In the first quarter following legalization, pot arrests dropped to just 8 from 163 the previous quarter. But arrests crept up over the next three quarters, to 26, then 33, and then 35. Many of those arrests were for cannabis possession of at least 16 ounces (or 5 ounces of concentrated cannabis, like oils or tinctures), or higher amounts.
I obtained unpublished arraignment data showing the outcomes of the 137 arrests and summonses across New York City. According to the data, 113 cases were for “criminal possession,” based on amount, while most of the rest were for violations, such as smoking near a school. Only two were for illegal sales. 34 summonses were clocked under legal statute, 222.25, which involves unlawful possession of 3 ounces and above.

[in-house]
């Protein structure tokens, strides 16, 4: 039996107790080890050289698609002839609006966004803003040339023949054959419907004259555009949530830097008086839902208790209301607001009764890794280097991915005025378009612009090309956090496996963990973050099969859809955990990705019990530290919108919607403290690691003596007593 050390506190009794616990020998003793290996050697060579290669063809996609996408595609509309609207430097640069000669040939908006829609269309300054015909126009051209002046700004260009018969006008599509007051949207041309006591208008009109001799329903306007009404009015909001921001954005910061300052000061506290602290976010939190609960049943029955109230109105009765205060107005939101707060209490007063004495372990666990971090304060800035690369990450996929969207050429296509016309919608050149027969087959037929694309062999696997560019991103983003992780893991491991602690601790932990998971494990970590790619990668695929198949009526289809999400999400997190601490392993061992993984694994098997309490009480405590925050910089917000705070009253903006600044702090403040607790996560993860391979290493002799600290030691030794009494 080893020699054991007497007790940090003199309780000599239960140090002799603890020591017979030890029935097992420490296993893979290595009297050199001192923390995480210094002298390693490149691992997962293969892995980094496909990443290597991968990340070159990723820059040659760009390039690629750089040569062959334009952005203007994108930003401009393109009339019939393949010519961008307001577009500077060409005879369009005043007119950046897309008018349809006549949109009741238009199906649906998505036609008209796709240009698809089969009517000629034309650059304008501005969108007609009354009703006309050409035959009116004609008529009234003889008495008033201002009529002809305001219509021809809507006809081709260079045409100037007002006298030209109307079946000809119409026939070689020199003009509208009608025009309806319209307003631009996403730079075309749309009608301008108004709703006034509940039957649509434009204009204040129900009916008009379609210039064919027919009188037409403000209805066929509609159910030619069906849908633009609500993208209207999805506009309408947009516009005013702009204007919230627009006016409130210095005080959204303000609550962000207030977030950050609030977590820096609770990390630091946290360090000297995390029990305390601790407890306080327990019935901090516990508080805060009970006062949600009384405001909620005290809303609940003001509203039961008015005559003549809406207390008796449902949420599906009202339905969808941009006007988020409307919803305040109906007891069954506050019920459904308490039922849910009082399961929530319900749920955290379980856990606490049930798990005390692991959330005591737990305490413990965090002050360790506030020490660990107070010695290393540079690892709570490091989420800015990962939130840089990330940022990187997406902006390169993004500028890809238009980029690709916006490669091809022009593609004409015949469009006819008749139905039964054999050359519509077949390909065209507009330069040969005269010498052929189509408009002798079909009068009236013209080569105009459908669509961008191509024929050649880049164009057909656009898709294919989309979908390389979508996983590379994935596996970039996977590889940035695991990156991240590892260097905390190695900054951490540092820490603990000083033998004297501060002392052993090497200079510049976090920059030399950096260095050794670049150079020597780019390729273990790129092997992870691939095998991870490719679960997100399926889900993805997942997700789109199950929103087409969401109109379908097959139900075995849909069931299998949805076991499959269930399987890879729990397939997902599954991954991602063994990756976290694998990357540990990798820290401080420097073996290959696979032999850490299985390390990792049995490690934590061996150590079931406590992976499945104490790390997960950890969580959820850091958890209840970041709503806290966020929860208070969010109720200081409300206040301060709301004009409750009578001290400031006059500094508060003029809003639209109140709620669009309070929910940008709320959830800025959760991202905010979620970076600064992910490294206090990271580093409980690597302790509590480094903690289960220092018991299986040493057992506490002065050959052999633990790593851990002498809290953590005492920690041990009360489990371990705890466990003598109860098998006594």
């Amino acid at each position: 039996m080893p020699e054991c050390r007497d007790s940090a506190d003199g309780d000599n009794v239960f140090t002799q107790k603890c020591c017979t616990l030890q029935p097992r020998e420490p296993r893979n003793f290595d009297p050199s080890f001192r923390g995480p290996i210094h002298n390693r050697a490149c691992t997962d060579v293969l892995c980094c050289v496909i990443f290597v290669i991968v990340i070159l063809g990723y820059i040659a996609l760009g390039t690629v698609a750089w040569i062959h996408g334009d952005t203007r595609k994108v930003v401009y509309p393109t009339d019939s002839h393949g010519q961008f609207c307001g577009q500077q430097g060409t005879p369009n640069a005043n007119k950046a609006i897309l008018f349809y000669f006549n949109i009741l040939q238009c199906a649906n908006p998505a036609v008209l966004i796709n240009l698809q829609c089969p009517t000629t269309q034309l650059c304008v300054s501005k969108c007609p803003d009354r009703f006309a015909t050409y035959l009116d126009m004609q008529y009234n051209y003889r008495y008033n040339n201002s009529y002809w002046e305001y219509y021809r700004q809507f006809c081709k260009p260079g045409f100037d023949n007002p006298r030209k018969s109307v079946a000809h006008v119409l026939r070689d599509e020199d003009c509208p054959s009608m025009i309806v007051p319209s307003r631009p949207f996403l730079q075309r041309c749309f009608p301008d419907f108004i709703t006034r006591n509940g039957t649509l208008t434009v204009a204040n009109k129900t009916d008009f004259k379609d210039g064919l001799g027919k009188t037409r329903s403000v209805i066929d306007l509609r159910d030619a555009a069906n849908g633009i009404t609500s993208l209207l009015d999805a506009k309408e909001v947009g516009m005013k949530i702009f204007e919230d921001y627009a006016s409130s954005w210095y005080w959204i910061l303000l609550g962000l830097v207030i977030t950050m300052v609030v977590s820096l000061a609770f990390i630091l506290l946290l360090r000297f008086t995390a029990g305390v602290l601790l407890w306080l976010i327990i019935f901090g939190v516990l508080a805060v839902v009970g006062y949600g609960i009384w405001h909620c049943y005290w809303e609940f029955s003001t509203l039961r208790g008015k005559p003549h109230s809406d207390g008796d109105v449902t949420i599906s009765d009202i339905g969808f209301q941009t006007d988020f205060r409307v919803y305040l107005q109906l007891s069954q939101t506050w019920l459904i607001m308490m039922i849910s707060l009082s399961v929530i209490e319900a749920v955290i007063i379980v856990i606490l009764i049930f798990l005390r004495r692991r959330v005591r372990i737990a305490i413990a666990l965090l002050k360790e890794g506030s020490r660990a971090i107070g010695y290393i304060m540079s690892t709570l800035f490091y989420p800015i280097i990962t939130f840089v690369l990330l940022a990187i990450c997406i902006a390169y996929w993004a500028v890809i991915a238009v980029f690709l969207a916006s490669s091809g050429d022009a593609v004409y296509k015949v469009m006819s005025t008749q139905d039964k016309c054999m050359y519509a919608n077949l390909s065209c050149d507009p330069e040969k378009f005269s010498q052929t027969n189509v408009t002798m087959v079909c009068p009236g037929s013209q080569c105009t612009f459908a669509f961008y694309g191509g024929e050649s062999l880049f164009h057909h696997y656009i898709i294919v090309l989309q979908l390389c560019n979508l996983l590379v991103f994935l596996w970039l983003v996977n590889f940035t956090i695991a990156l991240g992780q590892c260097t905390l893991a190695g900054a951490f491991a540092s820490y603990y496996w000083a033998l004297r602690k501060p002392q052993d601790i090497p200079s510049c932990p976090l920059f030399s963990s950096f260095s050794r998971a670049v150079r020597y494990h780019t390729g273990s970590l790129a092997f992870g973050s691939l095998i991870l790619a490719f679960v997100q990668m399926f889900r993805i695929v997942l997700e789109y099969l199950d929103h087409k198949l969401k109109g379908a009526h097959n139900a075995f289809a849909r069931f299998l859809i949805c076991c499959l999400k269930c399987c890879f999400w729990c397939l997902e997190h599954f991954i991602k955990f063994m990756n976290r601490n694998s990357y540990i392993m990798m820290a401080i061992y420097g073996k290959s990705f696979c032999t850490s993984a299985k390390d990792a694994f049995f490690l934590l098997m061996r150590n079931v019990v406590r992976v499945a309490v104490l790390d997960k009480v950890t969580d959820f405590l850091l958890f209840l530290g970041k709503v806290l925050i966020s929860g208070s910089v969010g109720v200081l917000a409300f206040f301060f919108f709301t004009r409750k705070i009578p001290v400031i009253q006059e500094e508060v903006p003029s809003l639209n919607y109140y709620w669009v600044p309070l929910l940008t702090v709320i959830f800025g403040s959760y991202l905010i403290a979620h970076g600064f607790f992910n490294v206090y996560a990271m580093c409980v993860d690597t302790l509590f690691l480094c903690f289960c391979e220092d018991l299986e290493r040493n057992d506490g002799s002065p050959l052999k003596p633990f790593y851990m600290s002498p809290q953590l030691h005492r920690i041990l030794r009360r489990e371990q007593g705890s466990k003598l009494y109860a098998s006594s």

Most of the charges were dismissed or designated ACD (Adjournment in Contemplation of Dismissal), which raises the question of why the NYPD is issuing summons’ and even putting people through the arrest and jail process for charges that rarely amount to a conviction.
At the same time, there are six cases that led to a prison term for 1st and 2nd degree criminal possession. A number of people had to pay fines and surcharges exceeding $300 for first, second and third degree possession. Other cases were resolved with a desk appearance ticket—in which the person is released but has to come back to court—conditional discharge, which stops short of probation but can carry terms like community service, rehab, and employment.